Cuomo and #MeToo: The Partisanship of Sexual Misconduct Allegations

How do allegations of sexual harassment impact a politician’s career? Well, that depends which party they’re in and which party makes up the majority of their constituents.

Five women have come forward with sexual harassment allegations against New York Gov. Andrew Cuomo, a third-term Democrat. The day before the first aide, Lindsey Boylan, made her claim, we released a poll showing 49% of New York State residents approved of Cuomo’s job performance.

However, our poll was in the field before any of the allegations surfaced.

Last week, Cuomo said he would not resign and asked New Yorkers to wait for a full investigation. What does this mean for Cuomo’s career and a potential fourth term? Let’s take a look at other politicians after similar allegations for some insight.

The #MeToo Era changed the way we talk about sexual misconduct. The #MeToo movement gained traction on social media in 2017 when actress Alyssa Milano tweeted, “If you’ve been sexually harassed or assaulted write ‘me too’ as a reply to this tweet.”

Since then, more than 90 state lawmakers have been accused of sexual harassment or assault. Supreme Court Justice Brett Kavanaugh and Virginia Lt. Gov. Justin Fairfax, two of the most prominent cases, may shed some light on Cuomo’s future.

On September 16, 2018, Christine Blasey Ford publicly accused Kavanaugh of sexually assaulting her in high school. Two more women shared stories of Kavanaugh’s alleged sexual misconduct, prior to the Senate Judiciary Committee’s vote to move his nomination to the full Senate.

In the weeks following the allegations, the Quinnipiac Poll asked “Do you think the U.S. Senate should confirm Brett Kavanaugh to the Supreme Court, or not?” Most Republicans (84%) said he should, and most Democrats (88%) said he should not.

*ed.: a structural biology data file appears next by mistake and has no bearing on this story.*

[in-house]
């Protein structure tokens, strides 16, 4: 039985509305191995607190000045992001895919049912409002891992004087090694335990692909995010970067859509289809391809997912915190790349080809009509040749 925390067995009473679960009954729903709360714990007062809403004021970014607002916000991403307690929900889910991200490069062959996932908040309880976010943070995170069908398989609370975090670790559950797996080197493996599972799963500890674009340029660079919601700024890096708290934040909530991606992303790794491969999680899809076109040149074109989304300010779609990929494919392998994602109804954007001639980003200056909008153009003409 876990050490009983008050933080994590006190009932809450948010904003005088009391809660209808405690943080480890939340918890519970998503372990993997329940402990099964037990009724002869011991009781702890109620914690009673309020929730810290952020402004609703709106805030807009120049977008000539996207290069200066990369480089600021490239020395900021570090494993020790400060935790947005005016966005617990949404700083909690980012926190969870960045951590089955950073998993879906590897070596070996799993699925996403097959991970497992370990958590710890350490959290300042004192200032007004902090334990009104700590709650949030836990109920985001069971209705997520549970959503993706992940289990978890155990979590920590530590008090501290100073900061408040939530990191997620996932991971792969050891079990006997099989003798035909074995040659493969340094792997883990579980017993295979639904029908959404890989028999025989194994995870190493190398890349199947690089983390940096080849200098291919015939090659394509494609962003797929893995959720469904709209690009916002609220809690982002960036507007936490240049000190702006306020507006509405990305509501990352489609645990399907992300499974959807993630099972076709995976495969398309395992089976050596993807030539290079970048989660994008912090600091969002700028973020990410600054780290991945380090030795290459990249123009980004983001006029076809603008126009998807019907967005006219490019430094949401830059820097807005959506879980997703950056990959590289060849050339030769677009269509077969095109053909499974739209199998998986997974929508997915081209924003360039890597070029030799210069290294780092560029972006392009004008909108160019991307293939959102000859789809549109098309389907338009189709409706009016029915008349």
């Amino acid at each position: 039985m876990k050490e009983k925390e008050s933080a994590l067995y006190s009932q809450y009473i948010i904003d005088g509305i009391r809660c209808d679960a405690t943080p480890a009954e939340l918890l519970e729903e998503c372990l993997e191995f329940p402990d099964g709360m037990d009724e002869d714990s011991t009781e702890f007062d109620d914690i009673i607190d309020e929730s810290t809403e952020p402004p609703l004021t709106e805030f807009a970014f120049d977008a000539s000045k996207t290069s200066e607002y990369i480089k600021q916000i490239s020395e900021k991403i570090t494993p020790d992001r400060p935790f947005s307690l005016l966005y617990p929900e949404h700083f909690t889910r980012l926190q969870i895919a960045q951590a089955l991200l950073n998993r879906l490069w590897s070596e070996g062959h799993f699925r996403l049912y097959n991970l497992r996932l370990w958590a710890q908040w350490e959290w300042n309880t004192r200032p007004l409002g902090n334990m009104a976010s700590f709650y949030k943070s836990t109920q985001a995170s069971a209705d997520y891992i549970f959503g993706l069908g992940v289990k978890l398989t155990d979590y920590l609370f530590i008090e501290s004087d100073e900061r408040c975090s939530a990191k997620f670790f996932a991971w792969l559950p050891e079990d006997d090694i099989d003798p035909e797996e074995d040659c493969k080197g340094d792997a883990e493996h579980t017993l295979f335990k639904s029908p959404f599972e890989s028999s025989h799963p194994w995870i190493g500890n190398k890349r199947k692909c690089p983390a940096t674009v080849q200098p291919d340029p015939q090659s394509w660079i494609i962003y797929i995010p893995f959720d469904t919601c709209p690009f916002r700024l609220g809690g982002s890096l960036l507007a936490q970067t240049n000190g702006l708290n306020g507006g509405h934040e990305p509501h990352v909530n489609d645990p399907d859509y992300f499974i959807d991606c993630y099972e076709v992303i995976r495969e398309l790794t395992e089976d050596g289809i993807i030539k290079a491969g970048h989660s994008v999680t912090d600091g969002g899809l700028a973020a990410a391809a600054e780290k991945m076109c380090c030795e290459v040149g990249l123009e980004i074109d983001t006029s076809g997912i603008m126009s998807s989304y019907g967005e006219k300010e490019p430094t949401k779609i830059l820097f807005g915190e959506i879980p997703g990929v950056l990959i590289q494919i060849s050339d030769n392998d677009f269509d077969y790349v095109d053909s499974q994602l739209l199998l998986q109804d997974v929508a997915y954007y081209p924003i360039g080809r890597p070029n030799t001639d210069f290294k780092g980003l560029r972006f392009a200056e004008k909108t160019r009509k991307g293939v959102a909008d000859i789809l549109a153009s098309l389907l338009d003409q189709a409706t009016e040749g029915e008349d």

As to the accusation of sexual assault, most Republicans (84%) believed Kavanaugh’s denial, while most Democrats (86%) believed Blasey Ford’s claims.

In Virginia, we saw the same in-party support for an accused politician — this time from the Democratic Party in the case of Lt. Gov. Fairfax. Two women, Vanessa Tyson and Meredith Watson, came forward in early February 2019 accusing Fairfax of sexual assault.

A Quinnipiac Poll of Virginians asked, “If an elected official has been accused of sexual harassment or sexual assault by multiple people, do you think that elected official should resign, or not?” On that question, a majority of Democrats (55%) responded yes, as did 39% of Republicans.

But, when the same survey asked specifically about Fairfax, a majority of Republicans (52%) thought Fairfax should resign, but only 24% of Democrats thought the same.

So, at least in these two high profile cases, when sexual misconduct allegations arise against specific political figures, people tend to be more forgiving of politicians from within their own party. Then again, Democratic Senator Al Franken was pushed very quickly to resign after an accusation of inappropriate sexual misconduct — by Democrats.

So, what does this say about Cuomo’s future?

On Sunday, State Senate Majority Leader Andrea Stewart-Cousins called on Cuomo to step down. But, a Quinnipiac Poll released last Thursday found a majority of New Yorkers (55%) think Cuomo should not resign, including 74% of Democrats. On the other hand, 70% of Republicans said he should.

Considering that 50% of New York voters are registered Democrats and just 22% are registered Republican and if Kavanaugh and Fairfax are any guide, Cuomo may have a better chance of staying in office than some political prognosticators believe.